Friday, November 6, 2015


The other day I got an email from a woman in my ward I didn't know very well. She was moving out and decided to write the entire ward's relief society a significant "F^*k you all" farewell. Of course she didn't use the f word because we're Mormon, and Mormons don't use that word (except in private or socially acceptable circles)(as a Mormon it feels nice to finally reach that point in your friendship where the f word can fly and everyone is comfortable and feeling fine about it.)

Anyway, this letter she wrote was one of those fine pieces of humanistic work where the filter melts off and the rage gets space and I have to say I really appreciated it. I was like, THIS IS WHAT I AM TALKING ABOUT. Let's hear it. Have at it. But also to be honest I felt a little dismayed that I didn't get to know her better because obviously I could learn from her gusto.

So here's to her--the sister who wrote the heart-felt angry email. She had the choice to not push send and she didn't cower. This post is in honor of her.

I recently did a podcast interview with the glorious (I mean that) Gina Colvin. If you have an hour or so (it's a long one) you can listen to it here (or whatever). I was super nervous to post about it because it's a VERY candid interview and I wasn't sure how people would respond, but so far everyone has been really supportive and so I am leaning on that--maybe my story won't offend as much as I thought it would.

But towards the end of the interview I talked with Gina about what sparked my semi-disassociation (whatever we call it) with the church I have grown up loving and you know? In the spirit of my neighbor I am just going to say it--it was the actions of my fellow LDS sisters whose privileged lifestyle make them utterly incapable of hearing or seeing the pain shared by SO MANY. This church works for them, and in that they feel justified in not listening and not considering a bigger picture. When I became aware of what was hurting people in our church and I saw the refusal of my sisters to pick up the load and help carry it I became incredibly disillusioned. These sisters, they were the ones meant for the burden carrying--and I don't mean just when we've had a baby or had a miscarriage, but when we felt our hearts being broken by doctrine (or policy or culture--it's all the same to me). I don't mean to play the victim, I mean it as a fact, the social suicide that comes from saying you question what these women don't is a reality for so very many people.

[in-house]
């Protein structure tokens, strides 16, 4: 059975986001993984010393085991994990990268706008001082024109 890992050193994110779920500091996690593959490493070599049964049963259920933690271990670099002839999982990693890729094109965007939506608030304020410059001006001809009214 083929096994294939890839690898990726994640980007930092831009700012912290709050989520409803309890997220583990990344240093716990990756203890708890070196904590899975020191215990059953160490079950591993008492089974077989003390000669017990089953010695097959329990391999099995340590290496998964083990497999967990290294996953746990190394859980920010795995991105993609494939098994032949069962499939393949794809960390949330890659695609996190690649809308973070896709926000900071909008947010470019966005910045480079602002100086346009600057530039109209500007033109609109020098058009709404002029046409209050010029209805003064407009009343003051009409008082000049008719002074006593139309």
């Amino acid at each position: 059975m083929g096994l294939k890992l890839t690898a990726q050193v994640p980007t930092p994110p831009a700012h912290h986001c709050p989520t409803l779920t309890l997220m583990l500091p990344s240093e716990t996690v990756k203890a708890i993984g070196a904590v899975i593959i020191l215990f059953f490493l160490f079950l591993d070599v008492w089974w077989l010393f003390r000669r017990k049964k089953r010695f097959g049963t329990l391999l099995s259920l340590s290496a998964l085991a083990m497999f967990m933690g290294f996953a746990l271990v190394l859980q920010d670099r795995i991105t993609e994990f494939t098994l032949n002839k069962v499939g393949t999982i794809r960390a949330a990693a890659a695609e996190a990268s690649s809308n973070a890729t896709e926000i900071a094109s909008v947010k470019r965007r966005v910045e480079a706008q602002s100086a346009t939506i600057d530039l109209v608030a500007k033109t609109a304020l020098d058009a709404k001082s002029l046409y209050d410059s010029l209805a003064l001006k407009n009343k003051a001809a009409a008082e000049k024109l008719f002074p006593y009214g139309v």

(Fortunately for me, I have a barrage of support including ward sisters, real-life friends, writing groups, feminist circles, compassionate family, etc. I really am lucky when it comes to support. But I realize absolutely not everyone is so lucky.)

And let me say with all apology I have in me that I grew up in that world and I continue to try and slough it off me. I am grateful for experiences I have had lately to meet and have relationships with people in our LDS LGBT+ community. Grateful to speak on panels with people who know far worse pain than I can imagine and who I want more than anything to help carry the load. I would have otherwise no idea, NO IDEA how to navigate compassion. If I didn't know them, how could I love them? And if they didn't know me, how could they love me?

Last night, like probably a lot of people in our church, my phone was ringing and buzzing and chiming with notifications and messages from people asking "what do we do?" and you know, one of the great things that's happened as I've had a faith shift is losing the idea that I know everything. When you don't think you know everything all you are left with is a sense that there is nothing to do but try and love people.

And, you know, I am going to be honest it's easier for me to have empathy the people on the fringe, the people who have been hurt, the people who are hurting. It's easier for me to have compassion for those who have none little comfort in this church and this culture. It's really hard for me to have patience and kindness for my sisters who hop on social media ready with defenses that further hurt people. I have no more patience for that. I beg you I BEG YOU if you can't sit and listen in discomfort at the stories that are being share right now in our spaces PLEASE at least don't say anything at all. Don't pass around articles written by other women who don't mourn with those who mourn.

Please don't say policies that hurt gay families are in place to protect their children. You have no idea what you are talking about. And please PLEASE don't say "this isn't my issue" to whatever sentiment people are trying to convey from gender to sexuality because really, that's not the point of being Christian, or a good person in general. And p.s. your issue should be my issue, and my issue should be yours, if we're doing this right.

I am a white, straight woman with a heap of privilege and I am asking my sisters in the same space as me to please please please put down the weapons and listen to those who don't have what we have--a life of relative ease. Listen to their stories. Reach out to your closest Mormon gay associations and hear them before you post that link, or become defensive. Promise yourself to join Mormons Building Bridges on facebook before you concoct your counter-arguments.

You and I, we have nothing to gain by not listening.

I am a big believer that stories change lives.

(And rage-filled emails too.)